Son Beel

Country/territory: India

IBA Criteria met: A1 (2004)
For more information about IBA criteria please click here

Area: 1,500 ha

Bombay Natural History Society
Most recent IBA monitoring assessment
Year of assessment Threat score (pressure) Condition score (state) Action score (response)
2003 very high not assessed not assessed
For more information about IBA monitoring please click here

Site description
Son beel is a large lake in Karimganj district of southern Assam. It is flanked by hills on its west and east. In winter, the extent is only a few fragmented beels, totalling less than 500 ha. It is still the largest beel in Assam but it is being reduced (Choudhury 2000) and unfortunately, there is no conservation effort to save it. The Shingla River, originating in Mizoram, is its major inlet as well as outlet. Further downstream, there is another large lake known as Rata beel, beyond which the Shingla river bifurcates into two rivers Kochua and Kakra. Son beel is accessible from Hailakandi and Karimganj towns. Barringtonia acutangula is the main tree that grows in the beel besides reeds such as Arundo donax and various aquatic plants.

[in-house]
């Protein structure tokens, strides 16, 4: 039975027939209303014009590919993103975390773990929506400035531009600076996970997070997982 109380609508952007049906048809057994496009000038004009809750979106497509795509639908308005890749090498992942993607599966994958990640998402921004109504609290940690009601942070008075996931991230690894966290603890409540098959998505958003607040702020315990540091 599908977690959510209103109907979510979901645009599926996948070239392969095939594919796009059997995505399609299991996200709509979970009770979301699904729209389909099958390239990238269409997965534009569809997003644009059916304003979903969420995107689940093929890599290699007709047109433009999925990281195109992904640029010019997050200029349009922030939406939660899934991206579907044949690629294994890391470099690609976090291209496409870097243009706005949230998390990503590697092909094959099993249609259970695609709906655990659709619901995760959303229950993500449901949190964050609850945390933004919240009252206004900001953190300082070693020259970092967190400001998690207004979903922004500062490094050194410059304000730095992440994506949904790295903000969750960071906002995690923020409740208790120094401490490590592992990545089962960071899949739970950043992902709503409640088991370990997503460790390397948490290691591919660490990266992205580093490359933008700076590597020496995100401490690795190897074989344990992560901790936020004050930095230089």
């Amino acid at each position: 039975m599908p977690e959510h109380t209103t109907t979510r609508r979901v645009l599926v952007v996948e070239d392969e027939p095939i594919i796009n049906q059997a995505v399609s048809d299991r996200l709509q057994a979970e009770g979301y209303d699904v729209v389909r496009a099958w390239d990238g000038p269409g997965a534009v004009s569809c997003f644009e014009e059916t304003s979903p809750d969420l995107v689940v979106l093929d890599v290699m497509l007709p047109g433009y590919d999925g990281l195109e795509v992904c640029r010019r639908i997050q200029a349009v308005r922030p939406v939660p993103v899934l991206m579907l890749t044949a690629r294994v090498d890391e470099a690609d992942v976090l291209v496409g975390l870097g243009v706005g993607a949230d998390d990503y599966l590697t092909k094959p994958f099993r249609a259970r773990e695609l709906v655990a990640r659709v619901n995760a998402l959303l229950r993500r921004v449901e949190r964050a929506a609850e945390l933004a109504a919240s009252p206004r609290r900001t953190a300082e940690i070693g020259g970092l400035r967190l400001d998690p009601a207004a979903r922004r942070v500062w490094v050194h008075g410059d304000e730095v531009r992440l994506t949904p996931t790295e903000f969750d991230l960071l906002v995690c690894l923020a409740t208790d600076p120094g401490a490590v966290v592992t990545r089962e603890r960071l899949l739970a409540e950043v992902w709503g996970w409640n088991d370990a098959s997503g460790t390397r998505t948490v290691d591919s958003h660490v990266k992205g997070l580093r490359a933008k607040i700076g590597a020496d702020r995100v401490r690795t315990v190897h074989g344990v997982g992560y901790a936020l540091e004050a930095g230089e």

Key biodiversity

AVIFAUNA: More than 150 species of birds have been recorded, although the actual diversity must be much more (A. U. Choudhury pers. comm. 2003). The lake attracts thousands of waterfowl, but due to constant disturbance by fishermen, they do not stay long. If properly managed, Son beel has all the potential to become a Ramsar Site, and could harbour more than 20,000 waterfowl. The Spotbilled Pelican Pelecanus philippensis and Greater Adjutant Leptoptilos dubius have stopped coming, while the Lesser Adjutant Leptoptilos javanicus is still seen.

OTHER KEY FAUNA: Not much work has been done on mammals, reptiles and amphibians of this important wetland. What we do know is that two species of otters (Lutra lutra and Lutrogale perspicillata) are found. There are unconfirmed reports of Fishing Cat Prionailurus viverrina. Hog Deer Axis porcinus is also reported but its number is much reduced due to poaching and disturbance.

Key contributor: Anwaruddin Choudhury.

Recommended citation
BirdLife International (2022) Important Bird Areas factsheet: Son Beel. Downloaded from on 25/06/2022.